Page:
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Cluster index: Michelene Wandor

Michelene Wandor: Two new poems.

From ‘burning sage’:

sage brushes blue-grey leaves

once soft leaves, staining my hands moth-wing grey
now waiting, furled, rigid, waiting to flare
into nothing

Mrs Dalloway. Episode two.

It is so nice to be out in the air. If I stand quite still, I can be a poplar tree in early dawn. Hyacinths, fawns. Running water and garden lilies. London is so dreary, compared with being in the country with my father and the dogs. I am a pirate, reckless, unscrupulous, riding on the omnibus up Whitehall, all sails spread. I am free…’

Mrs Dalloway. Episode one.

You have such a command of language. You can put things as editors like them to be put. If you, Richard, advise me, and Hugh writes for me, I am sure of getting it right. I already have a selection of choice phrases use – such ‘we are of the opinion that the times are ripe’. Something about ‘the superfluous youth of our ever-increasing population’. A phrase about ‘what we owe to the dead’. That sort of thing.

Dramatising Mrs Dalloway.

Michelene Wandor: One must engage with the rhythms and the style of the original, so that the dramatising process remains faithful to these, as well as to the more obvious issues of story, etc. The consummate dramatiser is also a consummate critical reader, for whom part of the dramatisation is the challenge of including not only elements within the prose, but also, in a sense, re-reading the imperfections, the contradictions, the lacunae, even, in the text. This is essential because, of course, one is reading from the present, with one’s critical insights, whatever they are.

Can Creative Writing really be taught in British universities?

Michelene Wandor: Writer-teachers are not being paid to write, but, rather, to teach. Their imaginative output (poetry, drama, prose) is now called ‘research’, within the academy, while still being deemed ‘literature’ outside it. It’s an issue which CW avoids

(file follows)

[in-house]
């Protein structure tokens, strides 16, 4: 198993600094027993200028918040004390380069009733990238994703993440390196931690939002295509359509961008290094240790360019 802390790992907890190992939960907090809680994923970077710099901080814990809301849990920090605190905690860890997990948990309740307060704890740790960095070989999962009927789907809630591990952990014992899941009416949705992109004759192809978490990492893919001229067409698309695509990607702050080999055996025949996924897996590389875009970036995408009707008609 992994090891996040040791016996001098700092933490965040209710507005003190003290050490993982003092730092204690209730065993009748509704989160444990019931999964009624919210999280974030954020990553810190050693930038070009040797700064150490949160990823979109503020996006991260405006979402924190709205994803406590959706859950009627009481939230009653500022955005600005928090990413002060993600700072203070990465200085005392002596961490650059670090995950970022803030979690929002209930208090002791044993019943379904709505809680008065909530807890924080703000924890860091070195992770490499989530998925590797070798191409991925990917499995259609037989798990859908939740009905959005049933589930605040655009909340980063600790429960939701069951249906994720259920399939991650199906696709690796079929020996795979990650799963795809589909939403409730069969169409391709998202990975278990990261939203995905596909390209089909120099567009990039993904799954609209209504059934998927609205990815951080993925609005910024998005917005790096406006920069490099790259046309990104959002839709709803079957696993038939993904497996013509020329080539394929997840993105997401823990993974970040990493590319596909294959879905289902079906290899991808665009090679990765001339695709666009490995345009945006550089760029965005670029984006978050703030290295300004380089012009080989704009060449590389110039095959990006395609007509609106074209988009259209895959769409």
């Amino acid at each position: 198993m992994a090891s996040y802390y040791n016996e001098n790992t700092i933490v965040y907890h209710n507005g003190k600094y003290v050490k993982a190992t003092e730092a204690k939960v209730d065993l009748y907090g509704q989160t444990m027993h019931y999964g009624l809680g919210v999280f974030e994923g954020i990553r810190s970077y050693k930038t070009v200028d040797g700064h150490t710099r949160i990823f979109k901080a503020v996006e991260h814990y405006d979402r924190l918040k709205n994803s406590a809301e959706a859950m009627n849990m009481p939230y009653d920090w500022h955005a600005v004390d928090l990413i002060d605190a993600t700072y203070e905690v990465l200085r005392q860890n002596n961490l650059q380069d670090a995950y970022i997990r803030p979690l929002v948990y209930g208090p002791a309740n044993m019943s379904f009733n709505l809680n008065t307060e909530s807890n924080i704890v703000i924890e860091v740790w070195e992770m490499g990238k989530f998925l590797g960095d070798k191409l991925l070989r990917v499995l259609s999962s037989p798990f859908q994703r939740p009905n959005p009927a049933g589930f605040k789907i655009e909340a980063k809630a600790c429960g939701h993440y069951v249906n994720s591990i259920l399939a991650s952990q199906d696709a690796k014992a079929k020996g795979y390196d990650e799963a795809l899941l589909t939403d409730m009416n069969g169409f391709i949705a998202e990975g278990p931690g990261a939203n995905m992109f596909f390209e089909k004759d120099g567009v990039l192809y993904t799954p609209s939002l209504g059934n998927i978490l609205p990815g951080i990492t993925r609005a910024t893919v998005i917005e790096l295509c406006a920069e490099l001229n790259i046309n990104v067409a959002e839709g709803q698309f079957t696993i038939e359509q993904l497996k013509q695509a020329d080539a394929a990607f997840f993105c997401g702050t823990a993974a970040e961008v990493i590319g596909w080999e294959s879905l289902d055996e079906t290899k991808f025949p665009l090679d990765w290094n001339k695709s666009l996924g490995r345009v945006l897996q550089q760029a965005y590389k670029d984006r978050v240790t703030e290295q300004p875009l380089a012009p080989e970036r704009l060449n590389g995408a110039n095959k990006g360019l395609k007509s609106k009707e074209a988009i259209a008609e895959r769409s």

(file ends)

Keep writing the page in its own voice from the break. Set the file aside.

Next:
‘Private Eye at 50’, surrounded by elderly gents in greatcoats.

Michelene Wandor: This laid-back exhibition of images from its first fifty years, nestles in two interconnecting rooms at the V & A, conveniently on the route to the wonderful café. Lining one high wall are covers, each of which catches a chilling moment in recent political history. There is a young Tony Blair, dark hair waving over his head, visiting an elderly person in hospital. Blair has a huge grin, reassuring the patient that ‘there’ll be a spin-doctor along in a minute’.

≡ Prêt à poetry in the Surgeons’ Hall.

Michelene Wandor: This has been a rare moment of public protest among atomised artists, as all writers are.

· Talent’s got Britain. Cowell’s got the world.

Michele Wandor: Cowell reminded us that, along with the £100,000 and a spot at the Royal Variety Performance, the winner’s career is assured. We know this from other talent shows, but the performing dog is now well out of the bag after Susan Boyle.

· Benjamin Britten’s Midsummer Camp.

Michelene Wandor: The end of the first half culminates in Shorty pulling himself on his stomach, across the front of the stage, to end with his head in Gangly’s lap. Perhaps this is true happiness. Perhaps not.

The Wedding: Good, old-fashioned Royal Family (production) values.

Michelene Wandor: On Friday, April 29, 2011, our couple are friends. They have lived together – as one royal biographer said, without mentioning the word ‘sex’: ‘This is a woman who knows exactly what to do.’ And yet, a guest agony aunt on TV, asked for her advice to the bride said: ‘Have a son quickly, and don’t take any lovers.’ Plus ca change?

New York in the ’70s: the pioneers head downtown.

Michelene Wandor: From the very beginning there is a stark contrast between materials, form and content: the process which makes art history is ironically very visible. Videos and sound, recreation, give a flavour of the original chaos and vigour, out of which a genuinely new ‘found’ and ‘made’ series of artistic experiments developed.

Derek Walcott: The TS Eliot (and not a consolation) prize.

Michelene Wandor: And while I’m on the subject, I do wonder how some of the short-listed books got onto the short list in the first place. No names, no lawyers.

Art, in the days when the patron was the dole.

State of Emergency: Britain 1970-1974. It was four dozen months in which Britain lost the Beatles, but gained Edward Heath. It certainly seemed to be an out-of-balance moment. But culturally, it may have been, as one of our reviewers writes, a ‘golden age’. Twin reviews by Anthony Howell and Michelene Victor.